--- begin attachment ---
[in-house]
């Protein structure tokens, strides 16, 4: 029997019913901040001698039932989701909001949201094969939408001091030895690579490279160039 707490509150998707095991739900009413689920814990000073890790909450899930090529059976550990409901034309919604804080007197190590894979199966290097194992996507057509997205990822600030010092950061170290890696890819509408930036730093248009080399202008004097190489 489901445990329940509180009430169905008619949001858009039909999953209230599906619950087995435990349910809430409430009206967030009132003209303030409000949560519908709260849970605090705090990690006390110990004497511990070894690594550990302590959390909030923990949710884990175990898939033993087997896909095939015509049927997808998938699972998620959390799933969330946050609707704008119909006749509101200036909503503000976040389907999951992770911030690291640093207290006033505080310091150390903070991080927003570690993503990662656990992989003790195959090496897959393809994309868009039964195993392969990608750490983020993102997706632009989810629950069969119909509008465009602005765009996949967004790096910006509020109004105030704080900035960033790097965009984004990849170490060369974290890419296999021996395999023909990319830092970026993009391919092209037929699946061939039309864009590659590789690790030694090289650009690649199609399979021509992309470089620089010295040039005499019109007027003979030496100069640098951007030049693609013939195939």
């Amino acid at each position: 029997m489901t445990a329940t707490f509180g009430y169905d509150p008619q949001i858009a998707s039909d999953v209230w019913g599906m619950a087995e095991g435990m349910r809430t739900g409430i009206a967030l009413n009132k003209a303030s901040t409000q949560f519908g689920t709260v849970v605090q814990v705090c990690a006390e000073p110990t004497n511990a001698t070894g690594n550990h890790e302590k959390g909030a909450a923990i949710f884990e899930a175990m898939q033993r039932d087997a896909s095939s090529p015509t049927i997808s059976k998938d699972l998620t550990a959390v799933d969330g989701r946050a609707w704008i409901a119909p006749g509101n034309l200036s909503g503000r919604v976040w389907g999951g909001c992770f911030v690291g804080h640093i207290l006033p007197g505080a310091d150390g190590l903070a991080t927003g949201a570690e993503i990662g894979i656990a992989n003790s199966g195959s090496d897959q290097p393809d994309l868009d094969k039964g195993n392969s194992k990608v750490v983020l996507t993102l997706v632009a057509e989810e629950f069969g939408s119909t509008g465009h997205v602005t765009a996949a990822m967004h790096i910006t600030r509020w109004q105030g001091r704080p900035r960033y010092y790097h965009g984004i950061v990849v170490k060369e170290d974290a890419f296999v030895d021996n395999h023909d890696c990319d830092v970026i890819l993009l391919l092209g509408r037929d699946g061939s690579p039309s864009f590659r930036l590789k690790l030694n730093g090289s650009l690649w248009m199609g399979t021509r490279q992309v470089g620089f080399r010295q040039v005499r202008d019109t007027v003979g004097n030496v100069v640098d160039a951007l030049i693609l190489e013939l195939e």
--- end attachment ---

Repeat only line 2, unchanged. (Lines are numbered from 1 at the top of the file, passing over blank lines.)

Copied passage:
């Protein structure tokens, strides 16, 4: 029997019913901040001698039932989701909001949201094969939408001091030895690579490279160039 707490509150998707095991739900009413689920814990000073890790909450899930090529059976550990409901034309919604804080007197190590894979199966290097194992996507057509997205990822600030010092950061170290890696890819509408930036730093248009080399202008004097190489 489901445990329940509180009430169905008619949001858009039909999953209230599906619950087995435990349910809430409430009206967030009132003209303030409000949560519908709260849970605090705090990690006390110990004497511990070894690594550990302590959390909030923990949710884990175990898939033993087997896909095939015509049927997808998938699972998620959390799933969330946050609707704008119909006749509101200036909503503000976040389907999951992770911030690291640093207290006033505080310091150390903070991080927003570690993503990662656990992989003790195959090496897959393809994309868009039964195993392969990608750490983020993102997706632009989810629950069969119909509008465009602005765009996949967004790096910006509020109004105030704080900035960033790097965009984004990849170490060369974290890419296999021996395999023909990319830092970026993009391919092209037929699946061939039309864009590659590789690790030694090289650009690649199609399979021509992309470089620089010295040039005499019109007027003979030496100069640098951007030049693609013939195939």